Flo, a beloved 100-year-old pecan tree leaning over Barton Springs Pool, is on her last roots. She’s scheduled for removal from the park Thursday, Oct. 5 (after a celebration of life today), but environmental group Save Our Springs Alliance isn’t ready to let go.
The city announced in August that the tree’s fatal fungal infection left her deteriorating and posing a threat to pool visitors, so they would remove the tree. Following the announcement, Austin’s parks department received dozens of emails asking staff to find another way to address the tree’s condition, and the city delayed the removal. KUT’s Luz Moreno-Lozano reported Monday that the city would move ahead as planned.
SOS offered a last-ditch plan to build an artful safety net structure around the tree, as reported by KXAN. They say the tree isn’t really at risk of falling due to its metal support structure and that only one limb presents a risk to swimmers.
A Parks and Recreation Department spokesperson told the Chronicle those claims aren’t true, pointing to certified arborist assessments from four local tree care services. In a city memo last Friday, PARD Director Kimberly McNeeley said the city’s structural engineer evaluated the tree and found it “is not structurally sound resulting in imminent failure. This creates a life and safety risk for the public and must be addressed in a timely manner.”
SOS takes issue with that statement. In an email sent to KUT and Chronicle staff, SOS Executive Director Bill Bunch asked KUT to “please fix your coverage,” by calling PARD out on what he calls “false, fear-mongering stuff.” Bunch says the metal support structure holding Flo up means that there is no risk of the tree collapsing onto people. Is that correct? A Parks and Rec spokesperson told us simply, “No.” Bunch also claimed that only one large limb is at risk of falling. Parks and Rec responded: “No.”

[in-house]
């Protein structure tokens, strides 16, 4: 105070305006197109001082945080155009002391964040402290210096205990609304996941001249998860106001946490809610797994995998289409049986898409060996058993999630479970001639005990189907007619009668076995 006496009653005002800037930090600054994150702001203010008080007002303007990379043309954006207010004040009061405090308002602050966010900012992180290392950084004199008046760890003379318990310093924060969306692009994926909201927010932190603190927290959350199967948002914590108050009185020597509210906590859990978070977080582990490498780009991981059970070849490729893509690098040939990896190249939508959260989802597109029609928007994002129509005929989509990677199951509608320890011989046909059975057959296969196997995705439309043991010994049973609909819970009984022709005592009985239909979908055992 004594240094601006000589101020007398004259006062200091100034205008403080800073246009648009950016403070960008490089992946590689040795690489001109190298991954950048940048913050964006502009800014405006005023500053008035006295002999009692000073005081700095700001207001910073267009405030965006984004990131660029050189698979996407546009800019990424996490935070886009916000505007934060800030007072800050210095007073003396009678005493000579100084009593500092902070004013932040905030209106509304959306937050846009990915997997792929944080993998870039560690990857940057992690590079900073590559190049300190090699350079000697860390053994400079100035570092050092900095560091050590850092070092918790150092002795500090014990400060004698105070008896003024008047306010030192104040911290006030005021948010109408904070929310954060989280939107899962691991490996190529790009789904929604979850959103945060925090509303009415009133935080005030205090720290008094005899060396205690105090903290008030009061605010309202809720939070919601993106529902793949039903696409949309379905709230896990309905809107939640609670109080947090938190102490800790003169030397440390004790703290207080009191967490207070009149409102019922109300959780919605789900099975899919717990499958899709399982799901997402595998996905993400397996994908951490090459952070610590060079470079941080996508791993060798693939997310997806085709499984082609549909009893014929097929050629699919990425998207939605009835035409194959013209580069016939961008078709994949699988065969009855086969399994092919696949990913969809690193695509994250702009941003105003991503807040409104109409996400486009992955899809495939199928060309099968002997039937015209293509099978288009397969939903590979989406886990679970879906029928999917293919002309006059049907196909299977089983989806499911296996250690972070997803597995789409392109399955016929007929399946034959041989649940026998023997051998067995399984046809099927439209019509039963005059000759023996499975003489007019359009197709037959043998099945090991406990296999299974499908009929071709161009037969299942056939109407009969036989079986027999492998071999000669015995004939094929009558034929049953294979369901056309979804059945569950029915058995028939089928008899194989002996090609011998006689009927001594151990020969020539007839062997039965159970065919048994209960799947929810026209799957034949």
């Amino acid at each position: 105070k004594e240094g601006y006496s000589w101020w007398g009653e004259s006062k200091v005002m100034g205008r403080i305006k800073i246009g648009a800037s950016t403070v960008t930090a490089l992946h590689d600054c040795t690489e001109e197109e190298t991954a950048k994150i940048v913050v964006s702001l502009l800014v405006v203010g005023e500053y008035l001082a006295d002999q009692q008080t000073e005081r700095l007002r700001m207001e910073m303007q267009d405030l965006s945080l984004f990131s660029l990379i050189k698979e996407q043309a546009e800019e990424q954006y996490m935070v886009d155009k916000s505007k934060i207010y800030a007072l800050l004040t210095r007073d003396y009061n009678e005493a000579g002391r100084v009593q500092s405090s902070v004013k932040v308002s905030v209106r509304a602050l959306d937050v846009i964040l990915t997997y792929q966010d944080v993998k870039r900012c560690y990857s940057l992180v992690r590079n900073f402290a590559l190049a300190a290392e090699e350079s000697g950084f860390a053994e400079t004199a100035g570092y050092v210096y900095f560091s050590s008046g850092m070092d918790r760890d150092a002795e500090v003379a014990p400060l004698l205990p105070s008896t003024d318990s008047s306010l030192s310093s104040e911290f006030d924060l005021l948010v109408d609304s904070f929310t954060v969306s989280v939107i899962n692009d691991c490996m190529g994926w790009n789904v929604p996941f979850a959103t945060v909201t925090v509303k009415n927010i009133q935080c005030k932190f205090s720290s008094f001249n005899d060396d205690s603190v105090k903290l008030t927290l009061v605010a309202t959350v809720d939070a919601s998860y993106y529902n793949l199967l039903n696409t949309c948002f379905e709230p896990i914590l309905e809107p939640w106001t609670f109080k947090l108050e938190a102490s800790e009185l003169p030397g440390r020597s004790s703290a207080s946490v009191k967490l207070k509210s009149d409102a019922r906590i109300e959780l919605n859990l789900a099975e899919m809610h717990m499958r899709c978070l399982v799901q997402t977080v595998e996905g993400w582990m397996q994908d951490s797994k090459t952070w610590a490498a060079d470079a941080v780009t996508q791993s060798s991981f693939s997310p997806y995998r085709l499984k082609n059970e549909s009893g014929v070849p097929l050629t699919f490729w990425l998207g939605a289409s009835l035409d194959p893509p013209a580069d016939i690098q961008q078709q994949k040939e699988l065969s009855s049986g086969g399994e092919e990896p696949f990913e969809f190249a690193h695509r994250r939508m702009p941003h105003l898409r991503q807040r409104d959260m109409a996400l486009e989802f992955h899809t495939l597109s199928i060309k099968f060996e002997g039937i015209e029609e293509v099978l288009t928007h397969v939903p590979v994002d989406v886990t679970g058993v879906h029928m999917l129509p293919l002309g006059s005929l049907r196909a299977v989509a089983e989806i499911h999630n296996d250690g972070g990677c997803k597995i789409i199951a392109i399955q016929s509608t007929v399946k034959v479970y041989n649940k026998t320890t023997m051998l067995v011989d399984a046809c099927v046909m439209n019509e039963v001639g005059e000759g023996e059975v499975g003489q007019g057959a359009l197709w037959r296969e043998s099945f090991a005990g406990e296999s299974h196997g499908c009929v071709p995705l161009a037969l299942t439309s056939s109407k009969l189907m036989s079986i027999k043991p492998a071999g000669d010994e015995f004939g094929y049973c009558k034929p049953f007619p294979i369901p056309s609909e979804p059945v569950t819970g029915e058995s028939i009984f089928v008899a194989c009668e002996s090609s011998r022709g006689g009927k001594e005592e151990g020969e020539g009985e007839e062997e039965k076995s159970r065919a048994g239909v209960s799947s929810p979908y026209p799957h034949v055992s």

PARD isn’t considering collaborating with Stanley Studio, the metal worker architects that SOS said it would pay to build a new, more appealing structure around Flo. “It is possible that this tree could fail or die before any structure is designed, fabricated or installed,” the spokesperson said.
The city points to Austin Tree Care’s assessment that Flo’s fatal fungal infection causes “complete compromise of the sapwood tissue over a relatively short period of time. While the tree does have artificial support, this loss of tissue at the base and eventual complete tree death will leave the tree extremely hazardous and unsafe for professional tree workers to manage.”
Another, Arbor Vitae Tree Care, wrote, “there is almost no sound wood left in this tree’s trunk from the ground to at least ten feet up …. In my opinion, it is about as dire as it can be.”
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